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Efficacy of a 5-HT1a receptor agonist in atopic dermatitis


  • Conflict of interest: none declared.

Seiji Kawana, Department of Dermatology, Nippon Medical School, 1-1-5 Sendagi, Bunkyo-Ku, Tokyo 113-8603, Japan


Background.  Atopic dermatitis (AD) can be aggravated by mental stress. We recently showed that pretreatment with tandospirone citrate (TC), a serotonin (5-HT) agonist for the 5-HT1A receptor subtype, significantly inhibits stress-induced degranulation of mouse dermal mast cells.

Aims.  To evaluate the efficacy of TC in treatment of AD.

Methods.  Changes in anxiety levels, depression symptoms and the clinical severity of AD after administration of TC were examined. Data were collected for 20 patients with AD who received TC 30 mg/day for 4 weeks and 17 patients with AD who did not receive the drug. Profile of Mood States (POMS) scores were used to meaure several types of mental stress. Severity of AD was evaluated using the SCORAD Index, and the patients’ level of stress and sleeping status were evaluated using visual analogue scales.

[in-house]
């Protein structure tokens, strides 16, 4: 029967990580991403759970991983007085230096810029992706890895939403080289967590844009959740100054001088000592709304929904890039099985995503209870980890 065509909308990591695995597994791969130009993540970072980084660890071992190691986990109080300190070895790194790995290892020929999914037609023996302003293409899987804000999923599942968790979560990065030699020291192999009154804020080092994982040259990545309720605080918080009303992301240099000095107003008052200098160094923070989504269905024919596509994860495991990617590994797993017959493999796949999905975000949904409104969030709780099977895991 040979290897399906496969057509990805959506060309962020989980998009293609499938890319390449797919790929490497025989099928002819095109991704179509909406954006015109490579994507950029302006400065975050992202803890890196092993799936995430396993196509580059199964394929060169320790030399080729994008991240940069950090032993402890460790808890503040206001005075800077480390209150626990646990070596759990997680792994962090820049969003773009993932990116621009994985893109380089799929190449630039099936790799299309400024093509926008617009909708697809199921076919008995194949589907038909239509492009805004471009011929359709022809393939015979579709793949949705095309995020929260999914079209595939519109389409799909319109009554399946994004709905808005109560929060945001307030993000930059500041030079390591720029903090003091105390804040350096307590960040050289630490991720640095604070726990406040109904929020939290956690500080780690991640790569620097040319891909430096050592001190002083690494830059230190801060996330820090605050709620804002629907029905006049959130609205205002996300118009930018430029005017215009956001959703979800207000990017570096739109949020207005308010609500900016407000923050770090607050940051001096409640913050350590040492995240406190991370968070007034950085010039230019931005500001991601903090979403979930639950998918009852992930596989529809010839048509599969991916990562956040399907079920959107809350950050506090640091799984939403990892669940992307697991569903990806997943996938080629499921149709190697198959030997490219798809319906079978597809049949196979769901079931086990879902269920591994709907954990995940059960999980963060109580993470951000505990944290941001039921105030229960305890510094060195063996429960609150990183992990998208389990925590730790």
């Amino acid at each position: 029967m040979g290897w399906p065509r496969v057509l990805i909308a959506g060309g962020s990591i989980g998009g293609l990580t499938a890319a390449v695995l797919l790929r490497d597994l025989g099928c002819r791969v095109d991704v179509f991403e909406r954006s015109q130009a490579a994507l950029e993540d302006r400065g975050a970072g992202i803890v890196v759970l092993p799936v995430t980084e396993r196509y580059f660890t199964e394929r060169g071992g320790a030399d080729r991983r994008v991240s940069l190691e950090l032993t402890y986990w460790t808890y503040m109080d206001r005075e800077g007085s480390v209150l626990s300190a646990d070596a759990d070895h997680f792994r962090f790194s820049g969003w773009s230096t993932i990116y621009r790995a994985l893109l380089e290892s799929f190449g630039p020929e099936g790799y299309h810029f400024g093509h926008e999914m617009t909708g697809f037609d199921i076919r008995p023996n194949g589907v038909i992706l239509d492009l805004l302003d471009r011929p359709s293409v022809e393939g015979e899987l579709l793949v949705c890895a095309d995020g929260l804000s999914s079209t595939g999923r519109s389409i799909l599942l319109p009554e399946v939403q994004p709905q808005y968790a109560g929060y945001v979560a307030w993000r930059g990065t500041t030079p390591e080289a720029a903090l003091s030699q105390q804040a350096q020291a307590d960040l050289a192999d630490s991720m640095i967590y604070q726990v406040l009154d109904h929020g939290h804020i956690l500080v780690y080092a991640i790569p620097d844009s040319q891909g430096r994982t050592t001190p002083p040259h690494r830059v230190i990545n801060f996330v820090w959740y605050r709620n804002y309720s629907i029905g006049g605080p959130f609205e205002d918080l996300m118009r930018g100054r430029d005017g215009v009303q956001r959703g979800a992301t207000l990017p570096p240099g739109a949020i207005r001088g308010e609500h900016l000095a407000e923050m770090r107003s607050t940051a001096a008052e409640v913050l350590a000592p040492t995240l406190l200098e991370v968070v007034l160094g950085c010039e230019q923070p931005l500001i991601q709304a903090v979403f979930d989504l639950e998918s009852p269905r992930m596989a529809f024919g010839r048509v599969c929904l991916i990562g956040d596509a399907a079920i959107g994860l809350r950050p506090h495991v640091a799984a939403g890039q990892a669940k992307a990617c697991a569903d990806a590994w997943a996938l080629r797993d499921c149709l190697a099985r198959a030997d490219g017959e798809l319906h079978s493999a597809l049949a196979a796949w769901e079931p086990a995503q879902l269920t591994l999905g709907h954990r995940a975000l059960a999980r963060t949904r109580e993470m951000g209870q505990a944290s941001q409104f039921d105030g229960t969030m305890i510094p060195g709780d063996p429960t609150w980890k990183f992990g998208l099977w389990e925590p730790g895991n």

Results.  Before TC administration, all scores were markedly different in the 37 patients compared with 37 normal healthy controls matched for age and gender. POMS scores for tension–anxiety (T-A) and the SCORAD Index decreased signficantly in patients who received TC, but did not change significantly in the untreated patients. The two groups had significantly different treatment responses based on changes in T-A scores. There was a significant correlation between changes in the T-A score and SCORAD Index.

Conclusion.  These data suggest that anxiolytic drugs such as 5-HT1A agonists are useful in the clinical management of stress-associated aggravation of AD. Inhibition of stress-induced mast cell degranulation may be one of the mechanisms underlying the clinical efficacy.

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